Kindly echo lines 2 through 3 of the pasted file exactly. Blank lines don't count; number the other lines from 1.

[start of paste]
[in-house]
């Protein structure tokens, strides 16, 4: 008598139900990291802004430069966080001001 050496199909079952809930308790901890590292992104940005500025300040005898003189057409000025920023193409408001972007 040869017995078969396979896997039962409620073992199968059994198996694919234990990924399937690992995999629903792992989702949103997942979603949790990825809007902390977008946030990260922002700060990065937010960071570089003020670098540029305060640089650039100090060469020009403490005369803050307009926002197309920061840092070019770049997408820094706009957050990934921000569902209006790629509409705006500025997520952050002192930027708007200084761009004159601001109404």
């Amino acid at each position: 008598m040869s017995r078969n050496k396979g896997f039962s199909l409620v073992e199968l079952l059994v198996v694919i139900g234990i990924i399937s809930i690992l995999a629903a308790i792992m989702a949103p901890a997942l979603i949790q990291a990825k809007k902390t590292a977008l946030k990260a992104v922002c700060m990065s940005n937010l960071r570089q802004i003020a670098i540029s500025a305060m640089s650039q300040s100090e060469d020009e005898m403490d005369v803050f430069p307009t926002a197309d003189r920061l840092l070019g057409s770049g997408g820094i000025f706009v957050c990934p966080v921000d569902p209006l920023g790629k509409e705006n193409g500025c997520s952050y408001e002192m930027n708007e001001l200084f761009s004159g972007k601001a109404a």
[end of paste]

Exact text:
């Protein structure tokens, strides 16, 4: 008598139900990291802004430069966080001001 050496199909079952809930308790901890590292992104940005500025300040005898003189057409000025920023193409408001972007 040869017995078969396979896997039962409620073992199968059994198996694919234990990924399937690992995999629903792992989702949103997942979603949790990825809007902390977008946030990260922002700060990065937010960071570089003020670098540029305060640089650039100090060469020009403490005369803050307009926002197309920061840092070019770049997408820094706009957050990934921000569902209006790629509409705006500025997520952050002192930027708007200084761009004159601001109404």
């Amino acid at each position: 008598m040869s017995r078969n050496k396979g896997f039962s199909l409620v073992e199968l079952l059994v198996v694919i139900g234990i990924i399937s809930i690992l995999a629903a308790i792992m989702a949103p901890a997942l979603i949790q990291a990825k809007k902390t590292a977008l946030k990260a992104v922002c700060m990065s940005n937010l960071r570089q802004i003020a670098i540029s500025a305060m640089s650039q300040s100090e060469d020009e005898m403490d005369v803050f430069p307009t926002a197309d003189r920061l840092l070019g057409s770049g997408g820094i000025f706009v957050c990934p966080v921000d569902p209006l920023g790629k509409e705006n193409g500025c997520s952050y408001e002192m930027n708007e001001l200084f761009s004159g972007k601001a109404a």